Out in the middle of Port Philip bay, reeling in flathead and whiting, Paddy Garrity would tell his kids and grandkids stories about his childhood in wartime England.
Born in 1937, Paddy grew up in Seaham, a coastal town heavily bombed by the Germans during the second world war.
Playing outside one day with a neighbouring child, the air-raid sirens went off and the children were whisked into a bunker before the bombing began. When it was over, they emerged to see the body of a neighbour’s mother, who hadn’t made it in time.
It was not something Paddy often spoke about – the trade unionist and passionate arts advocate was better known for his joviality and larrikinism.
“People hold that trauma inside of them,” says Sean Garritty, his youngest son. “He didn’t talk about much of it until he was older. It all just blew me away.”
Paddy migrated to Australia at 14. He worked as a mechanic, and lied about his age to get his driver’s license early.
A 15-year stint as a merchant seaman kept him away on coastal cargo ships, returning home only once a week to his first wife, Maureen, and their four children.
“I loved my dad, but I loved him more as he got older,” says Sean.
After Paddy and Maureen separated in the 1970s, Paddy overcame alcoholism and moved to Tasmania, where he became the secretary of the Unemployed Workers Union. That involvement typified what would become a lifelong advocacy for the marginalised and the oppressed.
“He just always had a moral compass,” says Rory Smeaton, his grandson. Rory recalls watching a news story about a man who was dragged out of a Nike store for protesting against working conditions for factory employees, dressed only in a belt and sneakers – only to realise it was his grandfather.
“That was him – he would strip off bare naked in the middle of Bourke Street mall to shine a light on huge corporations that were doing wrong,” Rory says.
Paddy met Mary Price, who he spent the rest of his life with, at a 1985 party after a Palm Sunday rally.
“He was cheeky,” Mary recalls. At the time, she was putting on a theatre production with a group of fellow nurses, and the duo bonded over a common interest in the arts.
Paddy was then working as an arts officer at the Williamstown Naval Dockyards, organising art classes and poetry workshops. He was struck by a conviction that the arts could change the lives of working-class people.
Paddy played a key role in founding the Footscray Community Arts Centre. In 1996, he began to turn then-empty rooms in Melbourne’s Trades Hall into arts venues, including for shows as part of the Melbourne Comedy festival, Fringe festival and the Songlines Indigenous music festival.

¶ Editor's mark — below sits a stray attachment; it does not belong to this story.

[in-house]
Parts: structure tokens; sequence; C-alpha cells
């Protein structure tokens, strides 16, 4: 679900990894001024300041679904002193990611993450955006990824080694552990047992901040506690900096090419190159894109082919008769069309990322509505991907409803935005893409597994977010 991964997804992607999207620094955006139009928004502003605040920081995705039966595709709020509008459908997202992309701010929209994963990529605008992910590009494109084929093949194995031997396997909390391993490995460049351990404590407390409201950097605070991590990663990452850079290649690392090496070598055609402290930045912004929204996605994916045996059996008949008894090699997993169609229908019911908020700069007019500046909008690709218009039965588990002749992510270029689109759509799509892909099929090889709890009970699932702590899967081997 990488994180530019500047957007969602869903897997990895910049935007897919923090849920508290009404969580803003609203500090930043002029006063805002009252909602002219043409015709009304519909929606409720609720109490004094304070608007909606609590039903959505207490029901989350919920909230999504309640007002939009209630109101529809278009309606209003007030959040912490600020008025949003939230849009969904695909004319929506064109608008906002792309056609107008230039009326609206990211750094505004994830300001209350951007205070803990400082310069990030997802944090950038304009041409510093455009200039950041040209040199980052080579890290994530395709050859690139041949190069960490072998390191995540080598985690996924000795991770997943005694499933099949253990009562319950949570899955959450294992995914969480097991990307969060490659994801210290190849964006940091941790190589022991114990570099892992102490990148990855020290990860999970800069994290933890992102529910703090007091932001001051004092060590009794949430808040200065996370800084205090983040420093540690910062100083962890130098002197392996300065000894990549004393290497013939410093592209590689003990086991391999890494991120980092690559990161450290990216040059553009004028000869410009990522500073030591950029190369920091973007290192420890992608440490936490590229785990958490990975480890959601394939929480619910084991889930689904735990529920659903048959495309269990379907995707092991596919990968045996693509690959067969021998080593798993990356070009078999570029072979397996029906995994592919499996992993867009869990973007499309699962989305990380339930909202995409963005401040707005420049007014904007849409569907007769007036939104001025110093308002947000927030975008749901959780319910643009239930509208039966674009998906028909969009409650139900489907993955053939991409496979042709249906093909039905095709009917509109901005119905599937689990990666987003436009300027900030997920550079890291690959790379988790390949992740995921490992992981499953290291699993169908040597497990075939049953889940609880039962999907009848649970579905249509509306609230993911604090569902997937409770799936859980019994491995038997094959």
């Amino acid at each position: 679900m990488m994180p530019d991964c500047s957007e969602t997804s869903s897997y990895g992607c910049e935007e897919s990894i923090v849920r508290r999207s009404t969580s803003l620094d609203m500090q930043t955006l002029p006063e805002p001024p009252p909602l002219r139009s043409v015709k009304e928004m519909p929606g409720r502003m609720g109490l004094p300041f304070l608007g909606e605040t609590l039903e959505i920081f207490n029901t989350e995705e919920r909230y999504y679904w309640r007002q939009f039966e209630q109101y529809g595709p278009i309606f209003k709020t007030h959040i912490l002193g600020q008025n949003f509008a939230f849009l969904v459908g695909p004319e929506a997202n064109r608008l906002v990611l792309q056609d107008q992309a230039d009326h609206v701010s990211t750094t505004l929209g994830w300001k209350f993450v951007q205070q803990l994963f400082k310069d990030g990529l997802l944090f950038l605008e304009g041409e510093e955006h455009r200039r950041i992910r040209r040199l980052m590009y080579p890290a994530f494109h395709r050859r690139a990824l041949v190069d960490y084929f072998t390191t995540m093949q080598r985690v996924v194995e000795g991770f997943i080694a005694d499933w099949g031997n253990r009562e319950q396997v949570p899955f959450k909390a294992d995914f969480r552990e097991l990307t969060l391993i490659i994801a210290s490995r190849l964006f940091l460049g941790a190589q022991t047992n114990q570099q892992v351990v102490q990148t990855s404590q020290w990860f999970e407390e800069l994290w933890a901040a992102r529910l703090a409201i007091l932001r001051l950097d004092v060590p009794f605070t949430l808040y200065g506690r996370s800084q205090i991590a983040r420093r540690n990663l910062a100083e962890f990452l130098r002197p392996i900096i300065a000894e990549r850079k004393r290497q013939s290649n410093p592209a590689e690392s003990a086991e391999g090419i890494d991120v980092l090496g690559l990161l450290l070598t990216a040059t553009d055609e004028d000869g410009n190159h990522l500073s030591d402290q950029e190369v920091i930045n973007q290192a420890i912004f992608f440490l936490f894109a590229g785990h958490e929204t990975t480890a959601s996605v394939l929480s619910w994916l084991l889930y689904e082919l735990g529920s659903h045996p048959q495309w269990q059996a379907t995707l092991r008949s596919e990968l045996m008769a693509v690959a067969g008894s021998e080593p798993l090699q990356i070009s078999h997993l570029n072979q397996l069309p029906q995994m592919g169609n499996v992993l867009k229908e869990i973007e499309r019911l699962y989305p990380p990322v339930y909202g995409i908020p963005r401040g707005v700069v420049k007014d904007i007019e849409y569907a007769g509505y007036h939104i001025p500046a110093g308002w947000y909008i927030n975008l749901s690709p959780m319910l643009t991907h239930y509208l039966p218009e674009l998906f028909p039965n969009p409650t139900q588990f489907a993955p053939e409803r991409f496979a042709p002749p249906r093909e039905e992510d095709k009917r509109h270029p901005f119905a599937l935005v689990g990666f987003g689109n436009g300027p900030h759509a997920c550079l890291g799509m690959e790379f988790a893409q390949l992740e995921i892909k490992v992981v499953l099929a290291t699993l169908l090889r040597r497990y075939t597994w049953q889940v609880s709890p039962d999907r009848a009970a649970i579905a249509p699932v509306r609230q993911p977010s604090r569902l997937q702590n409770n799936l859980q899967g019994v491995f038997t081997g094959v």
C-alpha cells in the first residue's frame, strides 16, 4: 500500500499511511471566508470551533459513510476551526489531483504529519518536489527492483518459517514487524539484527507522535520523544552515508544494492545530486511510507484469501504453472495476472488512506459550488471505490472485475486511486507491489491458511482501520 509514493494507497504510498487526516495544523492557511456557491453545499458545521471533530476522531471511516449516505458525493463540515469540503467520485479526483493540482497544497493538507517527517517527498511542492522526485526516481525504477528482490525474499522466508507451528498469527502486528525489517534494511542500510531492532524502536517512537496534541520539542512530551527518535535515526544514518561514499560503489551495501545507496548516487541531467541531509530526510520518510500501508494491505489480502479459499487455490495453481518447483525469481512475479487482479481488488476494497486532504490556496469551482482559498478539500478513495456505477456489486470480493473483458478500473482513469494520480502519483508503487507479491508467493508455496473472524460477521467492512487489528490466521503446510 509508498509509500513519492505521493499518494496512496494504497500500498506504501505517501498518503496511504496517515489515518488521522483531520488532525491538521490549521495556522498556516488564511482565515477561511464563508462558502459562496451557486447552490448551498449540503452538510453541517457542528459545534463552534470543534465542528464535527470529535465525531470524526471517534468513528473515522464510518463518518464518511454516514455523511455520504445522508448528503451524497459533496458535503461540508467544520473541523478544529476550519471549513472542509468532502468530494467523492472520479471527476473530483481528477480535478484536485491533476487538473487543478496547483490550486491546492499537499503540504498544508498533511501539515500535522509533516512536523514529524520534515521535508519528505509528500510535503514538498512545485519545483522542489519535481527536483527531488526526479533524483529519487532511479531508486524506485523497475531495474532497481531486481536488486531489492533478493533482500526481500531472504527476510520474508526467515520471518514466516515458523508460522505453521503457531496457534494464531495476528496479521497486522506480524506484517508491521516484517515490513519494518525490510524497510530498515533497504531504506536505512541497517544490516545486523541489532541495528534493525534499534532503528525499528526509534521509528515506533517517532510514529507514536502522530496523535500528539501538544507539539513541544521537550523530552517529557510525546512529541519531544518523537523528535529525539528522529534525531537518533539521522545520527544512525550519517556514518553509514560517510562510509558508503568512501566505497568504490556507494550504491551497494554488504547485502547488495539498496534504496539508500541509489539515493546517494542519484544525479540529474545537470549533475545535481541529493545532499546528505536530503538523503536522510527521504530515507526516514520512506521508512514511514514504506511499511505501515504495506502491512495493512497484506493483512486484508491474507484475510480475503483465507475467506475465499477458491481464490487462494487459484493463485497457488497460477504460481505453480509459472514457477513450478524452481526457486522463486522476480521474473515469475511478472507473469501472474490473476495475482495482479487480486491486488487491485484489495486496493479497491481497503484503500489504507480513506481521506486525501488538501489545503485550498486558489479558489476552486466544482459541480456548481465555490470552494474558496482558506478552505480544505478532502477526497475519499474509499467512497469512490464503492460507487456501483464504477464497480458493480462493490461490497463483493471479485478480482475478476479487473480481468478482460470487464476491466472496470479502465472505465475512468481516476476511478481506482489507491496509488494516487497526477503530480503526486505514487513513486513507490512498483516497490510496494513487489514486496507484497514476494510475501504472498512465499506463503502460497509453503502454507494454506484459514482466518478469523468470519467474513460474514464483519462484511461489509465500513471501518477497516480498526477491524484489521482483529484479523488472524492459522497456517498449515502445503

He had a vision for the Trades Hall as a centre for arts, culture and activism, says Jim Rimmer, who worked there with Paddy.
“He wanted to share it with everyone,” adds Sean. Paddy would bring his grandchildren to work and point out to them the building’s bullet holes from a 1915 shootout.
“He created the bar at the Trades Hall, where he’d more often give out free drinks than sell them,” Mary says.
Paddy was especially supportive of young people, activists, and people from marginalised communities, including refugees and First Nations people. “He himself could spin an amazing story,” Jim says. “His real genius was that the whole enterprise was built around creating spaces for other people to tell their stories – often communities whose voices weren’t heard.”
In his later years, Paddy and Mary bought a permanent caravan on Wilsons Promontory, where they would spend extended weekends and Paddy would take his tinny out to go fishing.
Paddy moved into an aged care facility in Williamstown nearly three years ago, his health frail after treatment for prostate cancer and a bad bout of whooping cough that affected his lungs. Sean didn’t see his father in his final six months, worried about the risk of infecting others with coronavirus if he visited.
“They were really trying their best to keep it all at bay, but unfortunately it got in there somehow,” Mary says. Paddy tested positive for Covid-19 three days before he died.
“It’s possible that because he’d got the virus, that was just the last thing that his lungs could cope with,” Mary says.
But, she says, the timing of the infection may also have been coincidental. “He had the most wonderful care and comfort and was very happy in the facility,” she says.
Paddy died in his sleep, aged 83, on Sunday 16 August. Limited by Covid-19 restrictions, a small funeral was held at Altona Memorial Park on 25 August.
When it’s possible, the family plans to have a large celebration of his life at his beloved Trades Hall.
Source: The Guardian